The Future is Now: I-CAR Overhauls Training Program
The collision repair industry has undergone incredible change in a few short years. Gone are the days when you could open a hood and see the shop floor beneath; gone are one-size-fits-all technical training for aspiring automotive technicians.
“The reason we’re going through this exercise at I-CAR is because of the evolution of change in the industry and the technical tsunami on top of us,” says Ann Gonzalez, vice president of strategic development at I-CAR, “and we’re not waiting for it—it’s here. Across the board, the bar has been raised in collision repair.”
I-CAR’s new and updated curriculum and Gold Class and Platinum program enhancements are here to help technicians and shop owners stay ahead of the storm.
New Training Curriculum for Maximum Efficiency
“Every course has been overhauled to ensure its relevance; every course has been streamlined for the most effective learning experience,” Gonzalez says.
She cites the overhaul as “purpose-built,” revolving around a core curriculum and specialized knowledge base to work on new technology, materials and specific vehicles. Around the country, shops have different needs; a shop in rural Ohio does not see the same vehicles as one in downtown Los Angeles, for example, and I-CAR has evolved its training to serve the needs of shops around the country no matter their region, specialty, or available services.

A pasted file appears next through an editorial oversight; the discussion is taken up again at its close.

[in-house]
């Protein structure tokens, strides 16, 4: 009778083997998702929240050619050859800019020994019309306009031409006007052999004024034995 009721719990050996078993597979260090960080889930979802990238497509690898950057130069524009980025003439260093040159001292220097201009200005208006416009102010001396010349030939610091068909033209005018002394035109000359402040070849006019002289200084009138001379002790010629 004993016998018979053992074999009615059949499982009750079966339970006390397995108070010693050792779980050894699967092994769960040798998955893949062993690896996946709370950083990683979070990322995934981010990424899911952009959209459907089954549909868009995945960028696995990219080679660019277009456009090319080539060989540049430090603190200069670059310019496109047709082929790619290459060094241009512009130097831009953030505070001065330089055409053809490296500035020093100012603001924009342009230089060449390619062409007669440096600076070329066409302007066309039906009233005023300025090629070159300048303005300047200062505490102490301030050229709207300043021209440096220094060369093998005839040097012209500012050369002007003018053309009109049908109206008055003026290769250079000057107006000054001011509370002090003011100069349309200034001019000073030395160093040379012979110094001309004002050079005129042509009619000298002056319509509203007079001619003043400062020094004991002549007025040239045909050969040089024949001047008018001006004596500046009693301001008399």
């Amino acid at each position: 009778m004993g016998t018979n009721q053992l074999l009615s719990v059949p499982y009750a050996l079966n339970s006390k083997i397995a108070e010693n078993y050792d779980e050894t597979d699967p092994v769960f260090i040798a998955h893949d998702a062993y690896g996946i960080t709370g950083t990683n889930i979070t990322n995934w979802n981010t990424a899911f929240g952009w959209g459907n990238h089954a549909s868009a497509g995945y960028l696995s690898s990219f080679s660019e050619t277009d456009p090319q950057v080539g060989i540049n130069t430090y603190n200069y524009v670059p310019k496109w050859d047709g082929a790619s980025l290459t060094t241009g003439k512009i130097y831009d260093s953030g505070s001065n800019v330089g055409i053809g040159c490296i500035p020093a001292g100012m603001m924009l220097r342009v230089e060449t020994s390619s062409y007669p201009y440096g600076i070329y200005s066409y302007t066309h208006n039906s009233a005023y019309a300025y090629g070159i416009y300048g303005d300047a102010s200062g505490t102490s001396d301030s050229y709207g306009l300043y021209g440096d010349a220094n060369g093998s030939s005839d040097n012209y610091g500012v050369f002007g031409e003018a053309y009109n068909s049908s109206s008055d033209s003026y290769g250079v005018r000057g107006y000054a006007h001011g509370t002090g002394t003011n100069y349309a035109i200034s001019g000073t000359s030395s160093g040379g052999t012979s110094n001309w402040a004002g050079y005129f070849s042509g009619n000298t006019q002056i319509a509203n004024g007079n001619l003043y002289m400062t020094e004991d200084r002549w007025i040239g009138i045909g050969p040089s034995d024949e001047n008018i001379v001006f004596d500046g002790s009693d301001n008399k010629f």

“The training material is being streamlined, so there’s no redundancy,” Gonzalez says. “The learning experience is enhanced and interactive with activities and video. The classroom experience is more engaging. Most importantly, technicians will take more classes but will actually spend less time in class.”
That distinction is important. I-CAR knows the struggle of busy shop owners and overworked technicians—time is money, and time is often in short supply.
“Vehicle- and tech-specific courses will be delivered online and our skills-relevant courses will be delivered in-shop,” Gonzalez says.
“Now, the shops are using their own equipment for in-house skills training,” she says.
“It’s how I-CAR is stepping up for the industry. By meeting them there, they have more people willing to participate. It’s much more efficient. Of course, it’s a delivery challenge for us that we’re willing to undertake because it’s important and one of the most impactful decisions we can make for our shops.”